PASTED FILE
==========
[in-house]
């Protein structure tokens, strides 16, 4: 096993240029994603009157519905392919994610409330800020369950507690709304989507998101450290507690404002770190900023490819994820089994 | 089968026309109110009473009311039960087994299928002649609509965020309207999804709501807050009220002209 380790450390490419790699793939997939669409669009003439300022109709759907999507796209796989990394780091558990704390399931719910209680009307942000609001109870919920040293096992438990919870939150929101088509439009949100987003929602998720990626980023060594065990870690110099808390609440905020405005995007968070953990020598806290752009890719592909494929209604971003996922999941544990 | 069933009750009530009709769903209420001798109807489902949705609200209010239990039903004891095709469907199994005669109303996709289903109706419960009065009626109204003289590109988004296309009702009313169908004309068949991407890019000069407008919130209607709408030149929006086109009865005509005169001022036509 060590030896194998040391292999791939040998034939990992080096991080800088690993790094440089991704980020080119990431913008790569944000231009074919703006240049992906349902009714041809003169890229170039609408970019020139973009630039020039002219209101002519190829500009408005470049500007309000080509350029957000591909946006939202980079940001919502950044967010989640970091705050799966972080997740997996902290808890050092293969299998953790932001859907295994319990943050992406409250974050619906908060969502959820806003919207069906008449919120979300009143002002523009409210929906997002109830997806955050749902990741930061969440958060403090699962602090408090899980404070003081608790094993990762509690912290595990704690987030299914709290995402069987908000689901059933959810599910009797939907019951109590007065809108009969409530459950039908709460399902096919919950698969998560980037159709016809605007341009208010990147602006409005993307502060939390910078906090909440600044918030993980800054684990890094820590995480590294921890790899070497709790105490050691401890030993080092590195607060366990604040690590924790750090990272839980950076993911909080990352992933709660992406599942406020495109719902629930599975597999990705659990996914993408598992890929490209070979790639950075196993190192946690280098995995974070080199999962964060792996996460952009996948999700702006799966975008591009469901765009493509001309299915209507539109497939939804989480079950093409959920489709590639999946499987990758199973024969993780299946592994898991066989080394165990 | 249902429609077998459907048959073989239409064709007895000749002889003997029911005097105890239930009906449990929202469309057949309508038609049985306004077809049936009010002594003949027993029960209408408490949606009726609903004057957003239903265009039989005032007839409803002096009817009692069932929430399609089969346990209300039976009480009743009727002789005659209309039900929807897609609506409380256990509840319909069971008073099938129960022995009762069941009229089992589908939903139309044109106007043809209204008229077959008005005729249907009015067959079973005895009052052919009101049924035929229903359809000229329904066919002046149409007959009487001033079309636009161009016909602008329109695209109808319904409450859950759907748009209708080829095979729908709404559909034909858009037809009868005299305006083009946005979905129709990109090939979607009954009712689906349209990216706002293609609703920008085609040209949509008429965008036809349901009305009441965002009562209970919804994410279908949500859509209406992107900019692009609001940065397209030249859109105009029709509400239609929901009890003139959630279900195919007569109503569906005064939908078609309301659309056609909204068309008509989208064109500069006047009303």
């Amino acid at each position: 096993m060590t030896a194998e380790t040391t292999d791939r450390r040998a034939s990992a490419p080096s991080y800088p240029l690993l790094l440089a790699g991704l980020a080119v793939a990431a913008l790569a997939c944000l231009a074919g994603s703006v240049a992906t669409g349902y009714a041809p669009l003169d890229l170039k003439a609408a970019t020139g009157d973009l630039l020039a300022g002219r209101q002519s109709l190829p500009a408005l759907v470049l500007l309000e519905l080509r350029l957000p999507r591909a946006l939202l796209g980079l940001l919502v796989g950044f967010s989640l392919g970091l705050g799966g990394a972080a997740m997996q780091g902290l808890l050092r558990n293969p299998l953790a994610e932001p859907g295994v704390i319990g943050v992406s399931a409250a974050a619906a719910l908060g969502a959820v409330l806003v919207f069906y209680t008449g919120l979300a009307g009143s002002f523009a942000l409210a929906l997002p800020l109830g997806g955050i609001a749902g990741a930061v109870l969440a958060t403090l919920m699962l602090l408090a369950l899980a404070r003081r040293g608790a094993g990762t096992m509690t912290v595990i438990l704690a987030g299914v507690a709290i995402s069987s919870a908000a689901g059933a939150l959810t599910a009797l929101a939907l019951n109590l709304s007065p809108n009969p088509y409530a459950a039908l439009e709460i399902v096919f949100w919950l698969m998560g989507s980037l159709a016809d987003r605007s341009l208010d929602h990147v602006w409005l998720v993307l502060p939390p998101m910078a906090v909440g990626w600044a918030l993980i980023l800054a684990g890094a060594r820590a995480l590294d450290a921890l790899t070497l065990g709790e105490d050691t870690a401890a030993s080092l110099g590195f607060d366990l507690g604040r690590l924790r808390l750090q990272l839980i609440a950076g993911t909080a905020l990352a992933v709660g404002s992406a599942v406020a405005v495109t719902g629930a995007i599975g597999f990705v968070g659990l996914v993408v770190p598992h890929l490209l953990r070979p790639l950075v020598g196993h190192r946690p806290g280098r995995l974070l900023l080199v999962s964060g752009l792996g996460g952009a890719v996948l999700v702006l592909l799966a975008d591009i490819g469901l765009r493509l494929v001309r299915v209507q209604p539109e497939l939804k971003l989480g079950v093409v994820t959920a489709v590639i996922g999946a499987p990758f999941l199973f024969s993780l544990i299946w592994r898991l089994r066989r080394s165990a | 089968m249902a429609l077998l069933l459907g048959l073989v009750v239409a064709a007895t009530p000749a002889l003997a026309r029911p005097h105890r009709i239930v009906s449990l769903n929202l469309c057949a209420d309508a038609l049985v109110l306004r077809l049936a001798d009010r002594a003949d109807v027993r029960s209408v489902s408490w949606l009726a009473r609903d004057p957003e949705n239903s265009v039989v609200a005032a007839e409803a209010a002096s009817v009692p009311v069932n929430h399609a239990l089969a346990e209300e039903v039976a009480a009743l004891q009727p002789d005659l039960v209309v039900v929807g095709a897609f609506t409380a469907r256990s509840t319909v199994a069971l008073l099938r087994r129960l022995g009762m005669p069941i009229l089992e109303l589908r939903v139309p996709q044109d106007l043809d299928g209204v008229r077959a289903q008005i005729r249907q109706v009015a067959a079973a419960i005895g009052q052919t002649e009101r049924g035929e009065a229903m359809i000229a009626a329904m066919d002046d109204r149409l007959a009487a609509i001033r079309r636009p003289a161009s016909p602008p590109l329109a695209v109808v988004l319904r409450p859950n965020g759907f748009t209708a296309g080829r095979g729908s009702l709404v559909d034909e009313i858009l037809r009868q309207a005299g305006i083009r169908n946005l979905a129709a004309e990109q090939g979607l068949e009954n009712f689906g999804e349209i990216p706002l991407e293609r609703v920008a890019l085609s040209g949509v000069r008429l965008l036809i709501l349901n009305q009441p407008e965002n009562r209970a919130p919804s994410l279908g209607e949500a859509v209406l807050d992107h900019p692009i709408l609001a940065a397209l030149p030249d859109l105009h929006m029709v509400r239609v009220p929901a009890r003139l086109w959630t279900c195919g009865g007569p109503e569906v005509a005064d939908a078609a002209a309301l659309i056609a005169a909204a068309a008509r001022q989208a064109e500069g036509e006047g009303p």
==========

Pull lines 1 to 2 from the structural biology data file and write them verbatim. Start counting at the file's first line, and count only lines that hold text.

[in-house]
């Protein structure tokens, strides 16, 4: 096993240029994603009157519905392919994610409330800020369950507690709304989507998101450290507690404002770190900023490819994820089994 | 089968026309109110009473009311039960087994299928002649609509965020309207999804709501807050009220002209 380790450390490419790699793939997939669409669009003439300022109709759907999507796209796989990394780091558990704390399931719910209680009307942000609001109870919920040293096992438990919870939150929101088509439009949100987003929602998720990626980023060594065990870690110099808390609440905020405005995007968070953990020598806290752009890719592909494929209604971003996922999941544990 | 069933009750009530009709769903209420001798109807489902949705609200209010239990039903004891095709469907199994005669109303996709289903109706419960009065009626109204003289590109988004296309009702009313169908004309068949991407890019000069407008919130209607709408030149929006086109009865005509005169001022036509 060590030896194998040391292999791939040998034939990992080096991080800088690993790094440089991704980020080119990431913008790569944000231009074919703006240049992906349902009714041809003169890229170039609408970019020139973009630039020039002219209101002519190829500009408005470049500007309000080509350029957000591909946006939202980079940001919502950044967010989640970091705050799966972080997740997996902290808890050092293969299998953790932001859907295994319990943050992406409250974050619906908060969502959820806003919207069906008449919120979300009143002002523009409210929906997002109830997806955050749902990741930061969440958060403090699962602090408090899980404070003081608790094993990762509690912290595990704690987030299914709290995402069987908000689901059933959810599910009797939907019951109590007065809108009969409530459950039908709460399902096919919950698969998560980037159709016809605007341009208010990147602006409005993307502060939390910078906090909440600044918030993980800054684990890094820590995480590294921890790899070497709790105490050691401890030993080092590195607060366990604040690590924790750090990272839980950076993911909080990352992933709660992406599942406020495109719902629930599975597999990705659990996914993408598992890929490209070979790639950075196993190192946690280098995995974070080199999962964060792996996460952009996948999700702006799966975008591009469901765009493509001309299915209507539109497939939804989480079950093409959920489709590639999946499987990758199973024969993780299946592994898991066989080394165990 | 249902429609077998459907048959073989239409064709007895000749002889003997029911005097105890239930009906449990929202469309057949309508038609049985306004077809049936009010002594003949027993029960209408408490949606009726609903004057957003239903265009039989005032007839409803002096009817009692069932929430399609089969346990209300039976009480009743009727002789005659209309039900929807897609609506409380256990509840319909069971008073099938129960022995009762069941009229089992589908939903139309044109106007043809209204008229077959008005005729249907009015067959079973005895009052052919009101049924035929229903359809000229329904066919002046149409007959009487001033079309636009161009016909602008329109695209109808319904409450859950759907748009209708080829095979729908709404559909034909858009037809009868005299305006083009946005979905129709990109090939979607009954009712689906349209990216706002293609609703920008085609040209949509008429965008036809349901009305009441965002009562209970919804994410279908949500859509209406992107900019692009609001940065397209030249859109105009029709509400239609929901009890003139959630279900195919007569109503569906005064939908078609309301659309056609909204068309008509989208064109500069006047009303």